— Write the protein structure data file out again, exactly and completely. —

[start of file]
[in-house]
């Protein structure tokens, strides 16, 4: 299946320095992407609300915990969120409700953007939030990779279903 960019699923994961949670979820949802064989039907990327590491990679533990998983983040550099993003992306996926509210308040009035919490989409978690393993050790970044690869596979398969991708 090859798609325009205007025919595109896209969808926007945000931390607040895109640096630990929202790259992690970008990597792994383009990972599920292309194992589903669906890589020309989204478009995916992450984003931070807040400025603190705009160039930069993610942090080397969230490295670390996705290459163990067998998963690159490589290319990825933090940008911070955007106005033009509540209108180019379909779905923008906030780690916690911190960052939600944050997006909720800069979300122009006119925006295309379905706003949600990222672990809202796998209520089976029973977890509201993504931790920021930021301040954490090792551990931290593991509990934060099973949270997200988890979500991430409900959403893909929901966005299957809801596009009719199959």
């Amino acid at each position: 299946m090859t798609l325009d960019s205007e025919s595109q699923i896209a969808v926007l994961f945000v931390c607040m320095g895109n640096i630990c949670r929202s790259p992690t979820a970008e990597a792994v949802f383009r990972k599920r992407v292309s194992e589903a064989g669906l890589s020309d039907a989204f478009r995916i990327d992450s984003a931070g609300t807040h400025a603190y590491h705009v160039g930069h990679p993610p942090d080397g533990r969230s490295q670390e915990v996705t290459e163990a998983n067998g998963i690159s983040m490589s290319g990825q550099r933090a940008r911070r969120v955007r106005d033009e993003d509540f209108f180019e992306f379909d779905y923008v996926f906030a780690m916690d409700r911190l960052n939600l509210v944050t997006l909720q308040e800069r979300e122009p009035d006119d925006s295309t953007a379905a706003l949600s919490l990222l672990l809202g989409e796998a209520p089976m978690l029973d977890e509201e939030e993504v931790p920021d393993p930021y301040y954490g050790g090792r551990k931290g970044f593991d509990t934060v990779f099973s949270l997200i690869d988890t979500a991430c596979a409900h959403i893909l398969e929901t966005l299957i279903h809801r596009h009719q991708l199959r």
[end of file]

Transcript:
[in-house]
């Protein structure tokens, strides 16, 4: 299946320095992407609300915990969120409700953007939030990779279903 960019699923994961949670979820949802064989039907990327590491990679533990998983983040550099993003992306996926509210308040009035919490989409978690393993050790970044690869596979398969991708 090859798609325009205007025919595109896209969808926007945000931390607040895109640096630990929202790259992690970008990597792994383009990972599920292309194992589903669906890589020309989204478009995916992450984003931070807040400025603190705009160039930069993610942090080397969230490295670390996705290459163990067998998963690159490589290319990825933090940008911070955007106005033009509540209108180019379909779905923008906030780690916690911190960052939600944050997006909720800069979300122009006119925006295309379905706003949600990222672990809202796998209520089976029973977890509201993504931790920021930021301040954490090792551990931290593991509990934060099973949270997200988890979500991430409900959403893909929901966005299957809801596009009719199959």
């Amino acid at each position: 299946m090859t798609l325009d960019s205007e025919s595109q699923i896209a969808v926007l994961f945000v931390c607040m320095g895109n640096i630990c949670r929202s790259p992690t979820a970008e990597a792994v949802f383009r990972k599920r992407v292309s194992e589903a064989g669906l890589s020309d039907a989204f478009r995916i990327d992450s984003a931070g609300t807040h400025a603190y590491h705009v160039g930069h990679p993610p942090d080397g533990r969230s490295q670390e915990v996705t290459e163990a998983n067998g998963i690159s983040m490589s290319g990825q550099r933090a940008r911070r969120v955007r106005d033009e993003d509540f209108f180019e992306f379909d779905y923008v996926f906030a780690m916690d409700r911190l960052n939600l509210v944050t997006l909720q308040e800069r979300e122009p009035d006119d925006s295309t953007a379905a706003l949600s919490l990222l672990l809202g989409e796998a209520p089976m978690l029973d977890e509201e939030e993504v931790p920021d393993p930021y301040y954490g050790g090792r551990k931290g970044f593991d509990t934060v990779f099973s949270l997200i690869d988890t979500a991430c596979a409900h959403i893909l398969e929901t966005l299957i279903h809801r596009h009719q991708l199959r």